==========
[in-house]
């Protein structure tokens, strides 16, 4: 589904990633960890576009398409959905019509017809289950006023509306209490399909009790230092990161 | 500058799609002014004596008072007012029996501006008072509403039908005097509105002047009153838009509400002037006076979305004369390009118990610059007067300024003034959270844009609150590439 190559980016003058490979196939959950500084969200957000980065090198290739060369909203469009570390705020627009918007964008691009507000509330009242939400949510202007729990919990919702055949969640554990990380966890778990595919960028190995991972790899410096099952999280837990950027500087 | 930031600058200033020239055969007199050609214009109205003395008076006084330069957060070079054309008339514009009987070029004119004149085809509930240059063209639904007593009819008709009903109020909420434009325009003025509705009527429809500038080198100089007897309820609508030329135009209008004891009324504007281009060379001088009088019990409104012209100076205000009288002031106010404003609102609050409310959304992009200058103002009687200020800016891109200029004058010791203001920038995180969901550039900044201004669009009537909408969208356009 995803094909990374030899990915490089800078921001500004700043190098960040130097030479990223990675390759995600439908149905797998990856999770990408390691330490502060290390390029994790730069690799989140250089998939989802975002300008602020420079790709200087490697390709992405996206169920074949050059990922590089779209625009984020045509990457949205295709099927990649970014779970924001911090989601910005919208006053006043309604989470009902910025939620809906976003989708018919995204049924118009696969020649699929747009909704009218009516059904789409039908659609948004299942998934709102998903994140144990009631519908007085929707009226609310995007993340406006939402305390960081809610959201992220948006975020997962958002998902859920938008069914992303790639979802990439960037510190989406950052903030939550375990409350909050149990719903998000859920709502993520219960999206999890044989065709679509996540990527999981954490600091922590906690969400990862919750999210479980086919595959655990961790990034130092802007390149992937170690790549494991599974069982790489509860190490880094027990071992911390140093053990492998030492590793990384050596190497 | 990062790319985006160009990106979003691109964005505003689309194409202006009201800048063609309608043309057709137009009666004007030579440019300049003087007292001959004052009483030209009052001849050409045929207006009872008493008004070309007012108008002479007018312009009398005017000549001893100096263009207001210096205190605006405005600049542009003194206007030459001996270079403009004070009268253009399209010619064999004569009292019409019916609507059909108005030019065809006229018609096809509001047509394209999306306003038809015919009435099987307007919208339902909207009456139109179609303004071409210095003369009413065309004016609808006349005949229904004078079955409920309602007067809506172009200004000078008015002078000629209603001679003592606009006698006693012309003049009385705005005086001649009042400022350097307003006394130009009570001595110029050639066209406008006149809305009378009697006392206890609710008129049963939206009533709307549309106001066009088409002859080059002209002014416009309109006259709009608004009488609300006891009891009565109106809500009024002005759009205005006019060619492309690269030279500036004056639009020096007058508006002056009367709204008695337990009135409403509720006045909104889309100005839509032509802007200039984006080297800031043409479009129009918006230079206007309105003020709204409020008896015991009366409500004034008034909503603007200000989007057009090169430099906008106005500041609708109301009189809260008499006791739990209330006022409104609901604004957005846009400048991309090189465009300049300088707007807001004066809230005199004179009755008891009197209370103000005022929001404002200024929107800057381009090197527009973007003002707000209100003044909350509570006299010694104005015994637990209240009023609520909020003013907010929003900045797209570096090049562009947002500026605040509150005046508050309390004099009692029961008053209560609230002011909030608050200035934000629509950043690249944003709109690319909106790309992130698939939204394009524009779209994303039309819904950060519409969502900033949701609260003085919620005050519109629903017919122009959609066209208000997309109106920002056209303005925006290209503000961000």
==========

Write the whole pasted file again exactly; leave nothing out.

[in-house]
């Protein structure tokens, strides 16, 4: 589904990633960890576009398409959905019509017809289950006023509306209490399909009790230092990161 | 500058799609002014004596008072007012029996501006008072509403039908005097509105002047009153838009509400002037006076979305004369390009118990610059007067300024003034959270844009609150590439 190559980016003058490979196939959950500084969200957000980065090198290739060369909203469009570390705020627009918007964008691009507000509330009242939400949510202007729990919990919702055949969640554990990380966890778990595919960028190995991972790899410096099952999280837990950027500087 | 930031600058200033020239055969007199050609214009109205003395008076006084330069957060070079054309008339514009009987070029004119004149085809509930240059063209639904007593009819008709009903109020909420434009325009003025509705009527429809500038080198100089007897309820609508030329135009209008004891009324504007281009060379001088009088019990409104012209100076205000009288002031106010404003609102609050409310959304992009200058103002009687200020800016891109200029004058010791203001920038995180969901550039900044201004669009009537909408969208356009 995803094909990374030899990915490089800078921001500004700043190098960040130097030479990223990675390759995600439908149905797998990856999770990408390691330490502060290390390029994790730069690799989140250089998939989802975002300008602020420079790709200087490697390709992405996206169920074949050059990922590089779209625009984020045509990457949205295709099927990649970014779970924001911090989601910005919208006053006043309604989470009902910025939620809906976003989708018919995204049924118009696969020649699929747009909704009218009516059904789409039908659609948004299942998934709102998903994140144990009631519908007085929707009226609310995007993340406006939402305390960081809610959201992220948006975020997962958002998902859920938008069914992303790639979802990439960037510190989406950052903030939550375990409350909050149990719903998000859920709502993520219960999206999890044989065709679509996540990527999981954490600091922590906690969400990862919750999210479980086919595959655990961790990034130092802007390149992937170690790549494991599974069982790489509860190490880094027990071992911390140093053990492998030492590793990384050596190497 | 990062790319985006160009990106979003691109964005505003689309194409202006009201800048063609309608043309057709137009009666004007030579440019300049003087007292001959004052009483030209009052001849050409045929207006009872008493008004070309007012108008002479007018312009009398005017000549001893100096263009207001210096205190605006405005600049542009003194206007030459001996270079403009004070009268253009399209010619064999004569009292019409019916609507059909108005030019065809006229018609096809509001047509394209999306306003038809015919009435099987307007919208339902909207009456139109179609303004071409210095003369009413065309004016609808006349005949229904004078079955409920309602007067809506172009200004000078008015002078000629209603001679003592606009006698006693012309003049009385705005005086001649009042400022350097307003006394130009009570001595110029050639066209406008006149809305009378009697006392206890609710008129049963939206009533709307549309106001066009088409002859080059002209002014416009309109006259709009608004009488609300006891009891009565109106809500009024002005759009205005006019060619492309690269030279500036004056639009020096007058508006002056009367709204008695337990009135409403509720006045909104889309100005839509032509802007200039984006080297800031043409479009129009918006230079206007309105003020709204409020008896015991009366409500004034008034909503603007200000989007057009090169430099906008106005500041609708109301009189809260008499006791739990209330006022409104609901604004957005846009400048991309090189465009300049300088707007807001004066809230005199004179009755008891009197209370103000005022929001404002200024929107800057381009090197527009973007003002707000209100003044909350509570006299010694104005015994637990209240009023609520909020003013907010929003900045797209570096090049562009947002500026605040509150005046508050309390004099009692029961008053209560609230002011909030608050200035934000629509950043690249944003709109690319909106790309992130698939939204394009524009779209994303039309819904950060519409969502900033949701609260003085919620005050519109629903017919122009959609066209208000997309109106920002056209303005925006290209503000961000």